Winning the Late Round Lottery, Falcons Style

By Josh Lederle

Huh, who would’ve thought that the 2018 draft would go that way for the Falcons? Don’t get me wrong; I am nowhere near upset, just as you shouldn’t be. Grabbing the duo of WR Calvin Ridley and CB Isaiah Oliver is something to be proud of, especially with both having first round grades on the Falcons’ draft board.

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Ridley brings a new element to the offense and can be used as a combination of slot receiver and number two until the departure of Mohamed Sanu. Oliver has the ceiling to be the best lockdown corner in the league, using his long wingspan to snatch the ball from receivers. Not only do they make sense for the Falcons’ plans, DT Deadrin Senat in the third round gives the Falcons a mini Grady Jarrett to place next to the real one. Just those picks make this draft an important one. But, I’m not here to talk more about the first three picks. Instead I’m here to tell you about the picks who most people ignore. Our three final picks, RB Ito Smith, WR Russell Gage, and LB Foyesade Oluokun, are just as important as our first three, especially for the future of the Falcons.

Ito Smith (RB – Southern Mississippi): This, by far, is the most confusing pick out of the final three. With Kalen Ballage and Chase Edmonds available, Ito Smith wasn’t expected to be the pick for the Falcons if they went running back. But don’t hesitate to be excited, Falcons fans. Ito is the perfect running back number three for this year and has the potential to be the heir to Tevin Coleman’s position. Racking up 4538 rushing yards and 42 rushing touchdowns during his career at Southern Mississippi, Smith can immediately play a big factor in the Falcons 2018 plans. The main attractive characteristic of Ito’s game, though, is his ability “to make the first guy miss” (a quote from the man himself). That elusive running style combined with his fantastic receiver abilities (1446 receiving yards and seven receiving touchdowns) make an already dangerous Falcons offense potentially lethal for opposing defenses.

Russell Gage (WR – Louisiana State): A little surprising, right? At this point, I thought we would trade up for Texas safety Deshon Elliott. I’m not saying this isn’t exciting, though. Getting another wide receiver, especially one of Gage’s caliber, adds another powerful and unexpected weapon to the 2018 Falcons offense. Don’t just take it from me; take it from NFL Network analyst Mike Mayock who said that Gage “will play in the league the next 10 years.” Gage is a kind of gadget player who can come in and catch some passes after helping out immensely on special teams. Hauling in 347 yards and four touchdowns while also rushing for 232 yards and one touchdown at LSU, Gage has shown he has what it takes to be a quality fourth or fifth wide receiver. This pick makes one think whether or not the Falcons are ready to give up on Marvin Hall, Reggie Davis, or even Justin Hardy (probably not). Whether or not he is a premier piece to the office immediately, Gage will see action early as a special teamer, something the Falcons need more of.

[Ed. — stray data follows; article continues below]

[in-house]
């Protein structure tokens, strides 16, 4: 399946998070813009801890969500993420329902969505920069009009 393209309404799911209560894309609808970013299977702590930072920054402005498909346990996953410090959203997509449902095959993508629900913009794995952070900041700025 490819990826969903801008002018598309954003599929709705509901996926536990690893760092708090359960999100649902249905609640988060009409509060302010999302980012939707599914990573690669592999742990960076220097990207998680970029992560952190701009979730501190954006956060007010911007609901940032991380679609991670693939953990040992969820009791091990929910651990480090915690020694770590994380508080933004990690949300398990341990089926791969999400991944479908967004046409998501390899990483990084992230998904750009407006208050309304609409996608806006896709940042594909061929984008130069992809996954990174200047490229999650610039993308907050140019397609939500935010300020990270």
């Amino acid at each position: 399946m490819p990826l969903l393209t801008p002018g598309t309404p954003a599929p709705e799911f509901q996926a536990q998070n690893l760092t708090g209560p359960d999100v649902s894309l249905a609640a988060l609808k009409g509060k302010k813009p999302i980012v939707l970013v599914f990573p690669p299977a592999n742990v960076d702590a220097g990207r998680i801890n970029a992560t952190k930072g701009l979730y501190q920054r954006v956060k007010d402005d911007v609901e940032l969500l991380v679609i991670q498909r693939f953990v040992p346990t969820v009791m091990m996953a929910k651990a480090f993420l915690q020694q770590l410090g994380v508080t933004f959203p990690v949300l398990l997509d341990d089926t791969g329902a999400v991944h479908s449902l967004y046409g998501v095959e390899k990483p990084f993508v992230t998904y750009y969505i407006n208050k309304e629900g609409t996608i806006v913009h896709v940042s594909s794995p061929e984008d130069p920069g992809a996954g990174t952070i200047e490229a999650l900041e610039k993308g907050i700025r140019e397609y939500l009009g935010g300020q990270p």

Foyesade Oluokun (S/LB – Yale): Another strange selection, but one who could contribute quicker than some may think. Oluokun very much reminds me of Deone Bucannon, besides the fact that Bucannon started at safety and switched to linebacker in the NFL. I feel that Oluokun will definitely get plenty of reps immediately as a backup for all three linebacker positions. Also, like Gage, Oluokun will be a very valuable special teamer from the start of his time in Atlanta until the end. His best college stats include 271 total tackles and four interceptions. Clearly Oluokun has the potential to be a major factor in the defense, it’s now just a matter of how long it takes to get him on the field. I am most definitely not one who will say this is any indicator towards the failure of Duke Riley, as he hasn’t had much of a chance to prove himself yet. Riley is safe at his position for now and will hopefully be an amazing starting caliber player. With the possible success of Riley and Oluokun, the Falcons linebacker core is poised to be the best in the league.

By presenting some analysis and some important stats, I leave it to you to decide how you think these players will contribute to the Falcons’ plans. I know the NFL dead period can be rough so I hope to provide you with the most content that I can to keep you all excited and in the loop for the 2018 NFL season. In the meantime, leave a comment and let me know what you think about these three late round additions and how they will factor into the 2018 season and the Falcons’ future.

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